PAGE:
British-donated rations en route to storm victims in South
September 7, 2005
RAF MILDENHALL, England — More than 25,000 rations donated by the British government to help with the U.S. hurricane relief effort left RAF Mildenhall on Tuesday morning on an American C-5A airplane headed to Little Rock, Ark., according to base officials.
In all, England is donating a half-million 24-hour ration packs — the British equivalent to a Meals, Ready to Eat — to help people displaced from their homes in Louisiana and Mississippi by Hurricane Katrina. According to some estimates, the U.K. contribution would be one ration for every person displaced by the storm.
British defense officials chartered 10 commercial jets to carry the rations to Arkansas and asked the United States for any help it could offer, said British Lt. Vicki Whales, an operations officer with the Defense Logistics Organization, an arm of the British Defence Ministry that organized the flights.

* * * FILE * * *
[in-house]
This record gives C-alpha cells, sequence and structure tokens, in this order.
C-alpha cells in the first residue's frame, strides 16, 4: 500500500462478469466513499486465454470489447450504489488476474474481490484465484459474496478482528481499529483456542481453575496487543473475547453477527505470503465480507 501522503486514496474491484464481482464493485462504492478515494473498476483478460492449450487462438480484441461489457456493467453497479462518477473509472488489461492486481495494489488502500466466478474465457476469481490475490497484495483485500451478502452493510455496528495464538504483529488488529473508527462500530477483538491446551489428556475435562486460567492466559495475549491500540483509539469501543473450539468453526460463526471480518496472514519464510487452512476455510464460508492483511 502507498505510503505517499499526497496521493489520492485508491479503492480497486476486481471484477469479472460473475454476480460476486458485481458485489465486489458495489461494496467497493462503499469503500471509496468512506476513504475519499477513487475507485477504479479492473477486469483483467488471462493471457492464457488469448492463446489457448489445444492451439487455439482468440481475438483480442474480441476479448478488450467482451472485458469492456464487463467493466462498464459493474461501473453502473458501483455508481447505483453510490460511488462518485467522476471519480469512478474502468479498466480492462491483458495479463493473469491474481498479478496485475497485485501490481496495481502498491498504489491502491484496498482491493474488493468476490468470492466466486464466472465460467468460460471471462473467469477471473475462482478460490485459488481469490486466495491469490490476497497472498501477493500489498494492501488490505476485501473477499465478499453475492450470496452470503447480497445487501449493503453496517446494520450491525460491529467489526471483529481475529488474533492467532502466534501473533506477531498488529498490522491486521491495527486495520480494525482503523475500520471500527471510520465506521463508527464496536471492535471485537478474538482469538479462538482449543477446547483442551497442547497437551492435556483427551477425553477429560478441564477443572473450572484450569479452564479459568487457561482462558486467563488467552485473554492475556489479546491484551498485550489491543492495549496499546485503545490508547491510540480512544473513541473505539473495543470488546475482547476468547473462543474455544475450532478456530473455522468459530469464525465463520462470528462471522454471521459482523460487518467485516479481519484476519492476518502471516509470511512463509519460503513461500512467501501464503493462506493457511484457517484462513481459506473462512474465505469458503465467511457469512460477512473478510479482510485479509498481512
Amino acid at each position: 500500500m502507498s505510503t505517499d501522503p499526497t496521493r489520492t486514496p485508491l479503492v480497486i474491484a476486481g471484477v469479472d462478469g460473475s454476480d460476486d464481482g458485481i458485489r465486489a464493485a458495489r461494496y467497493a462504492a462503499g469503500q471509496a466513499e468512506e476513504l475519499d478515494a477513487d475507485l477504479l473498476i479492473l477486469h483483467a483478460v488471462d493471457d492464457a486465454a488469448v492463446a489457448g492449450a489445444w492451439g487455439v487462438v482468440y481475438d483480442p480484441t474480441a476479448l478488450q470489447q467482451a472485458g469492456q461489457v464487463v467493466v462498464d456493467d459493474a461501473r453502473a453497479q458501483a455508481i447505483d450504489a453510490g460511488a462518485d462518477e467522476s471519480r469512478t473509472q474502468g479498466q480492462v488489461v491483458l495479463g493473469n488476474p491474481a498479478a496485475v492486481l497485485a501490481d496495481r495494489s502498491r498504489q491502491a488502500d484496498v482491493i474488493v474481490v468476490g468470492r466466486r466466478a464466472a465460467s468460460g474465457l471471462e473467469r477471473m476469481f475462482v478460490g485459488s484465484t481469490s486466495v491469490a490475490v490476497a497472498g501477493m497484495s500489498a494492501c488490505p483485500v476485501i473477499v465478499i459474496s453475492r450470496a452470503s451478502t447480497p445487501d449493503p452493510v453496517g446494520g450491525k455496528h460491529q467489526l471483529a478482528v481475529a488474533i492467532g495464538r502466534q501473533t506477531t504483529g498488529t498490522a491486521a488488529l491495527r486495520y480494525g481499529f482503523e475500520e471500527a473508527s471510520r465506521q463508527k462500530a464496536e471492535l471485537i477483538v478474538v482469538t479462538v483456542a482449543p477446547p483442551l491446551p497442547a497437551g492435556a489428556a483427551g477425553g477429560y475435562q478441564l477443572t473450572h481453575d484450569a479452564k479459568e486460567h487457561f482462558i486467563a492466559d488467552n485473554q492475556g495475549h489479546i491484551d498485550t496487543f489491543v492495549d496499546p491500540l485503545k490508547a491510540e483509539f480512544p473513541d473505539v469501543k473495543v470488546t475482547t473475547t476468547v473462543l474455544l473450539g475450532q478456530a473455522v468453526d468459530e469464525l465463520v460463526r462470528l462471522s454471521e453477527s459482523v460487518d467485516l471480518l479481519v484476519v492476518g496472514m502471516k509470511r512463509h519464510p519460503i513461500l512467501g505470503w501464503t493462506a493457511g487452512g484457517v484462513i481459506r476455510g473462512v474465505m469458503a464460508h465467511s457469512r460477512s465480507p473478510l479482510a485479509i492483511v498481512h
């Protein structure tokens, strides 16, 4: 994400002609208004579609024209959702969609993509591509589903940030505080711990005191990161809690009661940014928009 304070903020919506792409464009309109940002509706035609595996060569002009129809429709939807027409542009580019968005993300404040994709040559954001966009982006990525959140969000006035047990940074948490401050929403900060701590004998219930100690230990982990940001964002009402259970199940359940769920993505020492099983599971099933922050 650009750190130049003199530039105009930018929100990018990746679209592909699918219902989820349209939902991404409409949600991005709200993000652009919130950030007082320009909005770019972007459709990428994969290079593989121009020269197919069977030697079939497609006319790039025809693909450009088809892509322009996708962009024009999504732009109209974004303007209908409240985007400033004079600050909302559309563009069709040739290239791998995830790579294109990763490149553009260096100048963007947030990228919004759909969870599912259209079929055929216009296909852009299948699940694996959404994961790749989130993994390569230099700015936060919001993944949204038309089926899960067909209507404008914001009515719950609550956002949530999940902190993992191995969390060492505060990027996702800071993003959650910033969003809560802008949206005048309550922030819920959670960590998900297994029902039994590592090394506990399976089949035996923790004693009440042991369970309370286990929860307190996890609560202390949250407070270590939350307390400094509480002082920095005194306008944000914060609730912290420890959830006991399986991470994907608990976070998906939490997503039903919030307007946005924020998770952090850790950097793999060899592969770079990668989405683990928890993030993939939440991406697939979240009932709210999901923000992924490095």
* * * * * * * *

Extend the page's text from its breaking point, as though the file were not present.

The crew at Mildenhall got word Monday night that a C-5A plane would arrive from Ramstein, Germany, the next morning, so airmen worked all night to coordinate the move, said Stewart Campbell, a controller with the 727th Air Mobility Squadron.
The 27,300 ration packs, weighing about 120,000 pounds, were loaded onto the plane in less than an hour, Campbell said. They should arrive in Arkansas by Wednesday morning after a brief stop to refuel, he said.
Whales said the Defence Ministry is coordinating with U.S. officials to get one more plane to fly from Mildenhall and carry the last of the rations by the end of the week.
Whales said no British military planes were available for the effort.
“They’re all tied up with operations [in Iraq and Afghanistan],” she said.